Hamlet declared that we will have no more marriage, while I....
I woke in the night, in ready-made anger, generated by a television news image left over from the earlier evening, an image of a bunch of nameless, faceless subalterns of government in suits, saluting in every direction along with a squalid squad of hapless, Pentagonic generals, of which there seems to be an endless supply to send out into the field, foreign and domestic, to fail relentlessly to do what they were charged to do.
All that damned saluting, especially by those guys in business suits! Decorum is all shot to hell. Even in the darkest days of World War II, the Navy found time to teach us boots military decorum. We learned that only personnel in uniform saluted or were saluted. Out of doors, an officer, only if covered (wearing a hat), was to be saluted. Nor did one ever salute a civilian, for God’s sake. And I say, by extension, that those civilian operatives should keep their hands in their pockets if they can’t learn to stand properly at attention.
These are the times that try men’s souls: wasn't that the way Tom Paine put it long ago? And isn’t it so now?
Here we are with the most promising Presidency of our era crashing on the rocks of the worst batch of bad luck in memory-- and all to the gleeful spite of the worst of people in the body politic.
Just think: a great and enlightened nation held helpless and hostage to the global empire of BP and its multiple oily billions. If in doubt, reread “Beowulf” about monsters in our depths. Think about those who would presume to do our thinking for us-- and sink us.
I had thought that we were all set for something new in the affairs of men and women. I have been arguing that we are into a New Period in the history of American fly fishing and made my argument out of signs that I thought I saw of more humane intellectual, political, social, and economic forces rising around us. Now all that appears to be going down the drain, the more fool I.
The bankers and would-be bankers have ruined everything. The American genius for business turns villainous. The stubborn darkness of the recession has given rise to political factionalism, in which the shrillest and ugliest strike out from the dark caves of ignorance, fear, and hate, and care for nothing beyond the accumulation and protection of private wealth-- guarding their golden hoard. Above all else, in the dynamics of human consciousness, they lust for the rawest sort of power and hate taxes most of all.
They cry the Constitution as their authority for an America of the dark ages. This mindless shouting of The Constitution depends on their insistent ignorance of the document itself, the conditions of its origin, and its continued growth over our history.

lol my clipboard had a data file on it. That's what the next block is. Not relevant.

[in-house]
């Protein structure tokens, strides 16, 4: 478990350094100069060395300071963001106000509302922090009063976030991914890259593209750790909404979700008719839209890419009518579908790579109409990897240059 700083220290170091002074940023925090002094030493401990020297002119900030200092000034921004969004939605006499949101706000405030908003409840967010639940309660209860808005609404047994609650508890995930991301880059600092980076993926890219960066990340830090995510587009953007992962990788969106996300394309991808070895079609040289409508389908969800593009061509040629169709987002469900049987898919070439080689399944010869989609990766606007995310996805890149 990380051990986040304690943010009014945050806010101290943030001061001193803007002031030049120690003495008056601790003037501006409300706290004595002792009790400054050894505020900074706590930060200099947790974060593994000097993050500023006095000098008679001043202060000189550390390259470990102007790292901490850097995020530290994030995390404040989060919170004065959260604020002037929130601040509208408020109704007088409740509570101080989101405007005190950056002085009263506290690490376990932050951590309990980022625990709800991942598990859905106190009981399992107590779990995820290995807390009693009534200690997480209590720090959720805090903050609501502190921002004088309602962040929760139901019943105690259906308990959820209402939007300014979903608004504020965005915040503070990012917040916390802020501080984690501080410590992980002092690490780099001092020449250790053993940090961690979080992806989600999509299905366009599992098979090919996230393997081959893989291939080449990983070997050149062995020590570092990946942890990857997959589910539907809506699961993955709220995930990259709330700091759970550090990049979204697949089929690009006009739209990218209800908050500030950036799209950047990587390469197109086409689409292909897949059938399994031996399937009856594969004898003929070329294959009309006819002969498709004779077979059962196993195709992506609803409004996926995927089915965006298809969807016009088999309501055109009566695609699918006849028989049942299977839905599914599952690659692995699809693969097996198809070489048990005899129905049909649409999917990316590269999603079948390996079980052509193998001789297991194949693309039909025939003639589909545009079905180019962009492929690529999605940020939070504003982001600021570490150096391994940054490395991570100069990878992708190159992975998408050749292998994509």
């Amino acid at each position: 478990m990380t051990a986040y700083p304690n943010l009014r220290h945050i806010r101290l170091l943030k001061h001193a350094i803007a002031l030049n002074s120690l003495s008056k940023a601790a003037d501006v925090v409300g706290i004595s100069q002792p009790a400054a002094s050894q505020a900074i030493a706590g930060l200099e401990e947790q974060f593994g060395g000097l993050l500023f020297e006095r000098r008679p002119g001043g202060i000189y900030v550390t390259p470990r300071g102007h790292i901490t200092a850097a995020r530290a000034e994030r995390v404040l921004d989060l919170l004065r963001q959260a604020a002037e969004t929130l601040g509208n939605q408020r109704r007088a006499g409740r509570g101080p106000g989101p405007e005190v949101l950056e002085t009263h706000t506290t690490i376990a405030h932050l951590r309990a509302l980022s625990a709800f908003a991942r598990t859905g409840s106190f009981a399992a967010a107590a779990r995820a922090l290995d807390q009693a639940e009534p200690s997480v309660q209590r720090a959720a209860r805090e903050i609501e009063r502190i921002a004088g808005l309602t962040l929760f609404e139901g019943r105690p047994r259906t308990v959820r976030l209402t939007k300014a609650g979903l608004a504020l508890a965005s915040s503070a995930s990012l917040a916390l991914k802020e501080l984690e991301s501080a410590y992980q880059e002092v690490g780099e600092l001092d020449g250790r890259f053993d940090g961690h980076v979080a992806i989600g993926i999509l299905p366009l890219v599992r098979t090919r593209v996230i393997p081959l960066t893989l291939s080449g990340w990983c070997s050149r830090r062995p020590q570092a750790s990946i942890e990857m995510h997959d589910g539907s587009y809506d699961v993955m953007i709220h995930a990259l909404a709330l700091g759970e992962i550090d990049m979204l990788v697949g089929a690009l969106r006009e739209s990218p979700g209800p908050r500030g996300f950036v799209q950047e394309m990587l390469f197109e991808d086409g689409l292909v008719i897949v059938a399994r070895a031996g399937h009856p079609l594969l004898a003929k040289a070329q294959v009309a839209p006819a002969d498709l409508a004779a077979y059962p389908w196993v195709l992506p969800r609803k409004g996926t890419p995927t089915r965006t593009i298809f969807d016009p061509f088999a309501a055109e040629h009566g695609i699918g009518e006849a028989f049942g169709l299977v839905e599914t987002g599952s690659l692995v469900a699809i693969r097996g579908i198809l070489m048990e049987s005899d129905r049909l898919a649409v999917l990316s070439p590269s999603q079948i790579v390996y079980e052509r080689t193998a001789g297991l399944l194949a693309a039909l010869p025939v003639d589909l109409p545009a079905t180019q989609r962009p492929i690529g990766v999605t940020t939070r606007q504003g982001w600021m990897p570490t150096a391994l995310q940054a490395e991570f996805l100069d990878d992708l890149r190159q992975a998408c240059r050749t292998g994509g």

Taxes! Here I am, an eighty-five year old, retired school teacher, a veteran, now a scribbler of blogs. And I live in luxury! I am hard-pressed to think of a single thing that I treasure, enjoy, and am grateful for that does not eventually root itself from taxation. Taxation is the cost of our privilege and our luxury. Bring it on! say I.
We should worry ourselves sick about American education. What do we make of ourselves as a nation, alone in the family of nations, where the operative principle of life, evolution , is held in doubt, more often in out-right rejection by so many.
The religious right, hand in hand with poverty, stands in the way of proper education in the United States of America. Think how a state like Texas, in the body of its legislature, can determine what nonsense and error children are required to be taught. Think of how these legislators pander and pimp for their primitive religious literalisms of race, class, sex, and gender. Only in America!
And those guys go on saluting, saluting, and ever more saluting. I wish the President would stop it. (At least there was comic relief when Bush saluted)
What, after all, does a salute signify if not acceptance? And what should we be accepting today? BP? Bankers? Religionists? Tea Partiers? Moral and political scheisters of any stripe? Must we accept, acquiesce, in all this?
In my youthful days in the Navy, I prided myself on the style of my salute. I did it right. I thought I knew what I was saluting as recognition of my right and proper responsibility as a citizen of this great nation. But that was another time-- long ago-- when our souls were tried to great and just purpose.
I am troubled by these guys in their suits and am beginning to understand what young people today mean when they speak idiomatically of “a suit”, those identical, interchangeable operatives with their spread collars and Windsor knots. All black suits.
I was raised to a careful standard of linen and cravat. I love neck ties and feel at my best only when wearing one. But what shall I do now, when that suit and tie, that perfectly knotted bit of the finest Italian silk, has come to suggest something quite other than it used to? What shall I do now?